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Wednesday, February 01, 2017

Corporate Perspectives on the Top 10 IT Issues | EDUCAUSE Review

Higher education is one of our economy’s most collaborative and open sectors. Higher education leaders share information, best practices, opinions, and solutions generously with one another and partner willingly and often. Although much of that collaboration has occurred among peers, many corporations have become effective partners instead of simply vendors by collaborating with colleges and universities to co-create solutions that optimize value for both sides.

Photo: Susan Grajek
"EDUCAUSE supports such higher order relationships by working with corporate leaders who “get it” — those who love and value higher education and are committed to long-term, mutually beneficial relationships with their customers and with our sector at large." inform Susan Grajek, vice president of Communities and Research, EDUCAUSE. 

Photo: EDUCAUSE Review

The EDUCAUSE Corporate Member Advisory Committee (CMAC) focuses on bringing corporate leaders together to actively explore and develop an improved relationship between higher education IT and its vendor community.

Four members of the CMAC provided their perspectives and advice on the Top 10 IT Issues of 2017, including:
  • Cole Clark, Executive Director, Higher Education Client Relations, Deloitte
  • Renee Patton, US Public Sector Director of Education, Cisco Systems, Inc.
  • Jared Stein, VP Research & Education, Instructure
  • Kim Thanos, CEO, Lumen Learning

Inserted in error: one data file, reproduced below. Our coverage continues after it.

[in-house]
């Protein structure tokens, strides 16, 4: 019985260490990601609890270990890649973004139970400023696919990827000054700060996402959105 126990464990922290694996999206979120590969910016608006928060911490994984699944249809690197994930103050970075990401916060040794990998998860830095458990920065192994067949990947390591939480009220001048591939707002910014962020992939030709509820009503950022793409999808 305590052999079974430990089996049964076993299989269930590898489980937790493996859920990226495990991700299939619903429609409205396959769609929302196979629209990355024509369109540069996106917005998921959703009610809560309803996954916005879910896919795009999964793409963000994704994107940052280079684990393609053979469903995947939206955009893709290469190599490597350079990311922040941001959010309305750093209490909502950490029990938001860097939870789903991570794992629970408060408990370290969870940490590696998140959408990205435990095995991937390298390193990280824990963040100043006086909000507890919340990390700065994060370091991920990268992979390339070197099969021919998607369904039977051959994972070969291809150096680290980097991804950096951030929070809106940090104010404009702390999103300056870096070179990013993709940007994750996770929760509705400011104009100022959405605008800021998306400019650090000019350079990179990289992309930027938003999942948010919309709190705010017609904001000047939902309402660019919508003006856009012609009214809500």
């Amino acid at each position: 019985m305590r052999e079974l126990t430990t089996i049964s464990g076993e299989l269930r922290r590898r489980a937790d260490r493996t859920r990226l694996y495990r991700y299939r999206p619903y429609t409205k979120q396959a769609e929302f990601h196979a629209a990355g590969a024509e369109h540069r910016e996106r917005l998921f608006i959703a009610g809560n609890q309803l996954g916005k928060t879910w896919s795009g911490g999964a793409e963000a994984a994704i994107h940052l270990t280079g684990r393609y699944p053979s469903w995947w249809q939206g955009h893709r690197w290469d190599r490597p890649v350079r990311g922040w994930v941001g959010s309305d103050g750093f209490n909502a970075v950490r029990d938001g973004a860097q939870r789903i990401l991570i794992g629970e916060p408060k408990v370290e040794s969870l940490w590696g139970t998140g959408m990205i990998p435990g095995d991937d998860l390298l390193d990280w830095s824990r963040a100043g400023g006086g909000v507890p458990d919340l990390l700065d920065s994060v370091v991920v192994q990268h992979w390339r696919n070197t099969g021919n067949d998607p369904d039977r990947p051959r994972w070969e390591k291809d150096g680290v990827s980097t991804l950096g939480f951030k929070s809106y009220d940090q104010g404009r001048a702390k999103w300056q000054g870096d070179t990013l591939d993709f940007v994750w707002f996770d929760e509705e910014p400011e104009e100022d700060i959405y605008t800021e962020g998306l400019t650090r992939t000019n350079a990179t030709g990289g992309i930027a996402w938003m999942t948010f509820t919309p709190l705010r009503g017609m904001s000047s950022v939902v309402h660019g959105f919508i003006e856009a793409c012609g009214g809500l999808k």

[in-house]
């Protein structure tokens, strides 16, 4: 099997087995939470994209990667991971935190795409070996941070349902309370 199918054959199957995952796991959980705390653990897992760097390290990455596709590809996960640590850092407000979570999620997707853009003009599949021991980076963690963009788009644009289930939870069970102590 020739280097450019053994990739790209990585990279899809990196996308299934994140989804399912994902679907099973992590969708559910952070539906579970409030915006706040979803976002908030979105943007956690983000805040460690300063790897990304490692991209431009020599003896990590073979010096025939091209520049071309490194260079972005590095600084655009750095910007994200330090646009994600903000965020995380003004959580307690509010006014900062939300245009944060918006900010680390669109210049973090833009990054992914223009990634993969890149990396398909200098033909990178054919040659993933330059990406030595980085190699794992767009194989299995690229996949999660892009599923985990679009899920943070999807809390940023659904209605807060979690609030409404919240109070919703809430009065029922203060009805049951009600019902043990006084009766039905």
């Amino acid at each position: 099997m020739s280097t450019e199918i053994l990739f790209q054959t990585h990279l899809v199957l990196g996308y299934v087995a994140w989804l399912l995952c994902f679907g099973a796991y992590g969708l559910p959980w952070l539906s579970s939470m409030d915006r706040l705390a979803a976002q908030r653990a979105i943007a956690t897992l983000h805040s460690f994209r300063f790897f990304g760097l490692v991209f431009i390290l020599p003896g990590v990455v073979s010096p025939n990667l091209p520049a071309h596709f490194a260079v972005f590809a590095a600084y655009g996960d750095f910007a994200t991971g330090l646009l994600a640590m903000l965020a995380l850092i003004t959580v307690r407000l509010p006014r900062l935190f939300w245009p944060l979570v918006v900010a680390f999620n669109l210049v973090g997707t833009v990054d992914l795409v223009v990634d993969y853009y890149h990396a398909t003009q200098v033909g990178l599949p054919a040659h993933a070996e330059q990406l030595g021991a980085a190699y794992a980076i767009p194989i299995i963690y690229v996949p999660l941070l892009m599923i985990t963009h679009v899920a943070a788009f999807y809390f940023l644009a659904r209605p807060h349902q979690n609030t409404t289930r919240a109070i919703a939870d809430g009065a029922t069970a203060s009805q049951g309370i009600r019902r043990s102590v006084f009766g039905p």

The Questions and Answers EDUCAUSE posed the following questions to the four contributors, whose answers follow. (See the end of the article for a list of the TOP 10 IT Issues and their definitions.)

How do you react to the Top 10 IT Issues? Are these issues synonymous with what you are experiencing in industry?
“I believe the Top 10 issues reflect the needs of many higher ed institutions,” said Jared Stein of Instructure. He sees a clear urgency and tension between many of these issues: “Not only must higher education become more affordable, it must become a better experience, focusing on student success, outcomes, and completion, for which there is no easy fix.” At the same time, sustainable staffing is critical to support quality teaching and advising, he noted. “We depend on data and analytics, which rely on digital learning technology and must be secure — but that still requires top-notch staff to capture and act on the data.”

According to Renee Patton of Cisco, these issues are synonymous, with an overarching theme of the digitization of education. She explained that Cisco is working with their customers to create a digital overlay on top of their traditional physical campuses while ensuring that the overlay is safe, secure, robust, and reliable. Users should be able to derive meaningful value from the data and analytics being produced in the digital environment. With the risks of security breaches higher than ever, coupled with new Internet of Things (IoT) points-of-entry and the increased mobility of information, all Cisco customers put cybersecurity at the top of their list of concerns, just as the Top 10 survey respondents have.

Deloitte’s Cole Clark agreed that cybersecurity and cyber governance issues face every institution, and he sees many of them struggle to educate key decision makers on risks outside of IT. He also believes that academic enterprise-wide approaches to student success and completion that have technology as a foundational element are now taking hold.

Kim Thanos sees the Top 10 issues as broadly framing Lumen Learning’s work and experience. She observes urgency among institutions to use technology to create new models for teaching and learning that increase success, are more data driven (and validated with data), and much more affordable. “In many ways the focus on the digital transformation of learning is not a single issue,” she noted, “but both a risk and a tremendous opportunity that encompass many of the other issues.”

Recommended Reading: 
Can Higher Education Save the Web? 

Photo: Michael Caulfield

Source: EDUCAUSE Review